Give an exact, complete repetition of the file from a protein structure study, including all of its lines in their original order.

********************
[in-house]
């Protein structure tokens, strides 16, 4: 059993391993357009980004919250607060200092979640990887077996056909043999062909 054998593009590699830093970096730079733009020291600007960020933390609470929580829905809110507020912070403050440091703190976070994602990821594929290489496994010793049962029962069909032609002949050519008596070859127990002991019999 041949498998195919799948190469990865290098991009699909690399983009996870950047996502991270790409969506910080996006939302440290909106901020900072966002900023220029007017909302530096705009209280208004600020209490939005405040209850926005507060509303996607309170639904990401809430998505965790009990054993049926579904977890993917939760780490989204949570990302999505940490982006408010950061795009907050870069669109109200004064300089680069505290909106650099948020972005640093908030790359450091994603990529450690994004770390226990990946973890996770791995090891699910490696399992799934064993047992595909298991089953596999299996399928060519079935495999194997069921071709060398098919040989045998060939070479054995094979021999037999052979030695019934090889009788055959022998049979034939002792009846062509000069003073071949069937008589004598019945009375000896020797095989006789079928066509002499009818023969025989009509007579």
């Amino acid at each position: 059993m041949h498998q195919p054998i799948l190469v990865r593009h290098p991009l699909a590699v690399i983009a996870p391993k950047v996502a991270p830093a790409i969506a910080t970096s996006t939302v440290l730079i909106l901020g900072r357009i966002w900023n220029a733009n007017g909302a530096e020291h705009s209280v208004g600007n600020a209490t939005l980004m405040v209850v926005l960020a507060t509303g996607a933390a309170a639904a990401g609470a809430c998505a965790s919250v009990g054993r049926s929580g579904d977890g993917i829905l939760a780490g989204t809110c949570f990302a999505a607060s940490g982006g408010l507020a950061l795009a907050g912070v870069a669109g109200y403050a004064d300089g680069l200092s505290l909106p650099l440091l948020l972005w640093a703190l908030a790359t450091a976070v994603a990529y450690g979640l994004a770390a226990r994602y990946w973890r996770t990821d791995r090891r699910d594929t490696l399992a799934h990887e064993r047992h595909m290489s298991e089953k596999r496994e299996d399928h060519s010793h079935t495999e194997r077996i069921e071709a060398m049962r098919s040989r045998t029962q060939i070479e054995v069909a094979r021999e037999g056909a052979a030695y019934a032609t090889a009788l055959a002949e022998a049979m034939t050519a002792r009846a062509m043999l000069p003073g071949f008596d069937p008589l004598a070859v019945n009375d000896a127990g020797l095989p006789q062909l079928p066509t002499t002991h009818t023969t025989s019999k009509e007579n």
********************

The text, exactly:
[in-house]
């Protein structure tokens, strides 16, 4: 059993391993357009980004919250607060200092979640990887077996056909043999062909 054998593009590699830093970096730079733009020291600007960020933390609470929580829905809110507020912070403050440091703190976070994602990821594929290489496994010793049962029962069909032609002949050519008596070859127990002991019999 041949498998195919799948190469990865290098991009699909690399983009996870950047996502991270790409969506910080996006939302440290909106901020900072966002900023220029007017909302530096705009209280208004600020209490939005405040209850926005507060509303996607309170639904990401809430998505965790009990054993049926579904977890993917939760780490989204949570990302999505940490982006408010950061795009907050870069669109109200004064300089680069505290909106650099948020972005640093908030790359450091994603990529450690994004770390226990990946973890996770791995090891699910490696399992799934064993047992595909298991089953596999299996399928060519079935495999194997069921071709060398098919040989045998060939070479054995094979021999037999052979030695019934090889009788055959022998049979034939002792009846062509000069003073071949069937008589004598019945009375000896020797095989006789079928066509002499009818023969025989009509007579």
């Amino acid at each position: 059993m041949h498998q195919p054998i799948l190469v990865r593009h290098p991009l699909a590699v690399i983009a996870p391993k950047v996502a991270p830093a790409i969506a910080t970096s996006t939302v440290l730079i909106l901020g900072r357009i966002w900023n220029a733009n007017g909302a530096e020291h705009s209280v208004g600007n600020a209490t939005l980004m405040v209850v926005l960020a507060t509303g996607a933390a309170a639904a990401g609470a809430c998505a965790s919250v009990g054993r049926s929580g579904d977890g993917i829905l939760a780490g989204t809110c949570f990302a999505a607060s940490g982006g408010l507020a950061l795009a907050g912070v870069a669109g109200y403050a004064d300089g680069l200092s505290l909106p650099l440091l948020l972005w640093a703190l908030a790359t450091a976070v994603a990529y450690g979640l994004a770390a226990r994602y990946w973890r996770t990821d791995r090891r699910d594929t490696l399992a799934h990887e064993r047992h595909m290489s298991e089953k596999r496994e299996d399928h060519s010793h079935t495999e194997r077996i069921e071709a060398m049962r098919s040989r045998t029962q060939i070479e054995v069909a094979r021999e037999g056909a052979a030695y019934a032609t090889a009788l055959a002949e022998a049979m034939t050519a002792r009846a062509m043999l000069p003073g071949f008596d069937p008589l004598a070859v019945n009375d000896a127990g020797l095989p006789q062909l079928p066509t002499t002991h009818t023969t025989s019999k009509e007579n």